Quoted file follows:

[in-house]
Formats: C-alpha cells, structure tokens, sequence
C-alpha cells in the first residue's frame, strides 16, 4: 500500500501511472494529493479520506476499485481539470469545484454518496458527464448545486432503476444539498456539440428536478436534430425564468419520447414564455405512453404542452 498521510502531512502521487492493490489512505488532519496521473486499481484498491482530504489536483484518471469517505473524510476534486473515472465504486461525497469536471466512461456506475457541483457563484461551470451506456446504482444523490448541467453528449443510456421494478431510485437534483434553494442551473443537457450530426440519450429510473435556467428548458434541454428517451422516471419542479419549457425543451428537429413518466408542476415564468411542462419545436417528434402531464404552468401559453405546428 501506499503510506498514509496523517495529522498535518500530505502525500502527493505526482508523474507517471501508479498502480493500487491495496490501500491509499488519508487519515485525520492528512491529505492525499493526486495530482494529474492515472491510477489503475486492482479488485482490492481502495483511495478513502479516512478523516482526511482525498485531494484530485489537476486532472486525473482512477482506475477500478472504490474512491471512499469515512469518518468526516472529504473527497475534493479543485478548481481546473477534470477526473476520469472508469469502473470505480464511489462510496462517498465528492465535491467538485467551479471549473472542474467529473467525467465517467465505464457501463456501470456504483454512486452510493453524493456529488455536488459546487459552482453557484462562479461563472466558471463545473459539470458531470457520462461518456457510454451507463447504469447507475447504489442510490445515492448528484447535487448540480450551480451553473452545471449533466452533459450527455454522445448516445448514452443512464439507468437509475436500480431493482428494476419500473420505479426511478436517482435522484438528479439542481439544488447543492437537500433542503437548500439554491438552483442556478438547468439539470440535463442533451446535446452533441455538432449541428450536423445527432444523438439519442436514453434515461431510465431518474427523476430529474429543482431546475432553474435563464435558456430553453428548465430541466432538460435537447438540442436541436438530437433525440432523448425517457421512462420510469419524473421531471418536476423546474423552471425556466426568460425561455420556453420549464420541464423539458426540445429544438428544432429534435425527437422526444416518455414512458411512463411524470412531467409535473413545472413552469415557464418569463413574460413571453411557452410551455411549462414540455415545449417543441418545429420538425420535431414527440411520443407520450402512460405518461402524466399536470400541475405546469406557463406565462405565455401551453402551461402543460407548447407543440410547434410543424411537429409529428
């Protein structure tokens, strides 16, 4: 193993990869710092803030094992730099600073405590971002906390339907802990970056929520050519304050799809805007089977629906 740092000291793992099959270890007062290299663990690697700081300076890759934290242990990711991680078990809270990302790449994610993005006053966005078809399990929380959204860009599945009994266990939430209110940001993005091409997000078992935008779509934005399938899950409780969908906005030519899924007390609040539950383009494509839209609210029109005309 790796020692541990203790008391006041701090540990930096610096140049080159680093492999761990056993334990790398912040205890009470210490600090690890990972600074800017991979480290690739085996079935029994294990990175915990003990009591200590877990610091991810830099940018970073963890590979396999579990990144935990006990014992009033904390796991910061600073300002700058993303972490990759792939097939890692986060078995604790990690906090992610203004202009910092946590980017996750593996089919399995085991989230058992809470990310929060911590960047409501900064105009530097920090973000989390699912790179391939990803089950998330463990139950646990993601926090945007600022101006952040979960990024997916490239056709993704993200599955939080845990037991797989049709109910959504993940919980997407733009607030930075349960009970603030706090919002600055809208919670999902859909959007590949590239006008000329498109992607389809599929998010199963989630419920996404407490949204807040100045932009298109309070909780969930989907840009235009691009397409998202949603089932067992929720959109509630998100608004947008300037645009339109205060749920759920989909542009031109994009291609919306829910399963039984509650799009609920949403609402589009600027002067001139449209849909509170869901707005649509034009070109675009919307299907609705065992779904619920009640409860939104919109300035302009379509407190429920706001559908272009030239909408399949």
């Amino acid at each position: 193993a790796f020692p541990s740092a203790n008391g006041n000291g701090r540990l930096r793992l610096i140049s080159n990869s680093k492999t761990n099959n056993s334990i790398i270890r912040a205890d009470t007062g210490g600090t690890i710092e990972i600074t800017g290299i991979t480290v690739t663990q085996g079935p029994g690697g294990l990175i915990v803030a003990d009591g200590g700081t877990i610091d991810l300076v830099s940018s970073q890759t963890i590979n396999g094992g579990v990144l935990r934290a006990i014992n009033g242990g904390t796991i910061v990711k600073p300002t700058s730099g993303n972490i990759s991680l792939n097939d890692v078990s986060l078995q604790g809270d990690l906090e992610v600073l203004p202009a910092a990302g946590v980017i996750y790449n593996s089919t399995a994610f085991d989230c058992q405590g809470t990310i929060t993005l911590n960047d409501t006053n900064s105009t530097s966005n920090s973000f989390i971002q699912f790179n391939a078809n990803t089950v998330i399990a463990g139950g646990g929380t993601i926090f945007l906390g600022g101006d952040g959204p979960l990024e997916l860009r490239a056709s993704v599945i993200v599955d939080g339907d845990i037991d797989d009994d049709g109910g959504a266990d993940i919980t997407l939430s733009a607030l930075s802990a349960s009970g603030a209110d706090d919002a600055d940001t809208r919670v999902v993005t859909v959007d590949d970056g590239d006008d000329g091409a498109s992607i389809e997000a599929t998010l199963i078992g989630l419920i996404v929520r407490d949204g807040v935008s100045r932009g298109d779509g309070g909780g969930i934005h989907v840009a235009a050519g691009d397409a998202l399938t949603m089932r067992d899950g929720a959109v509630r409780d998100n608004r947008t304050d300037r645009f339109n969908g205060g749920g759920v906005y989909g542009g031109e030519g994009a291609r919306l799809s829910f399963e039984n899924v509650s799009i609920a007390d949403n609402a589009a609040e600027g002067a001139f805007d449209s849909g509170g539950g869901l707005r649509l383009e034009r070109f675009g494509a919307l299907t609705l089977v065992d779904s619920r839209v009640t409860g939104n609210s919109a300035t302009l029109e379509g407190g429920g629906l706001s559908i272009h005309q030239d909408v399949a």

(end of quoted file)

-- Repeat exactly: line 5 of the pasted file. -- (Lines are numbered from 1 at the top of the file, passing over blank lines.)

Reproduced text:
């Amino acid at each position: 193993a790796f020692p541990s740092a203790n008391g006041n000291g701090r540990l930096r793992l610096i140049s080159n990869s680093k492999t761990n099959n056993s334990i790398i270890r912040a205890d009470t007062g210490g600090t690890i710092e990972i600074t800017g290299i991979t480290v690739t663990q085996g079935p029994g690697g294990l990175i915990v803030a003990d009591g200590g700081t877990i610091d991810l300076v830099s940018s970073q890759t963890i590979n396999g094992g579990v990144l935990r934290a006990i014992n009033g242990g904390t796991i910061v990711k600073p300002t700058s730099g993303n972490i990759s991680l792939n097939d890692v078990s986060l078995q604790g809270d990690l906090e992610v600073l203004p202009a910092a990302g946590v980017i996750y790449n593996s089919t399995a994610f085991d989230c058992q405590g809470t990310i929060t993005l911590n960047d409501t006053n900064s105009t530097s966005n920090s973000f989390i971002q699912f790179n391939a078809n990803t089950v998330i399990a463990g139950g646990g929380t993601i926090f945007l906390g600022g101006d952040g959204p979960l990024e997916l860009r490239a056709s993704v599945i993200v599955d939080g339907d845990i037991d797989d009994d049709g109910g959504a266990d993940i919980t997407l939430s733009a607030l930075s802990a349960s009970g603030a209110d706090d919002a600055d940001t809208r919670v999902v993005t859909v959007d590949d970056g590239d006008d000329g091409a498109s992607i389809e997000a599929t998010l199963i078992g989630l419920i996404v929520r407490d949204g807040v935008s100045r932009g298109d779509g309070g909780g969930i934005h989907v840009a235009a050519g691009d397409a998202l399938t949603m089932r067992d899950g929720a959109v509630r409780d998100n608004r947008t304050d300037r645009f339109n969908g205060g749920g759920v906005y989909g542009g031109e030519g994009a291609r919306l799809s829910f399963e039984n899924v509650s799009i609920a007390d949403n609402a589009a609040e600027g002067a001139f805007d449209s849909g509170g539950g869901l707005r649509l383009e034009r070109f675009g494509a919307l299907t609705l089977v065992d779904s619920r839209v009640t409860g939104n609210s919109a300035t302009l029109e379509g407190g429920g629906l706001s559908i272009h005309q030239d909408v399949a």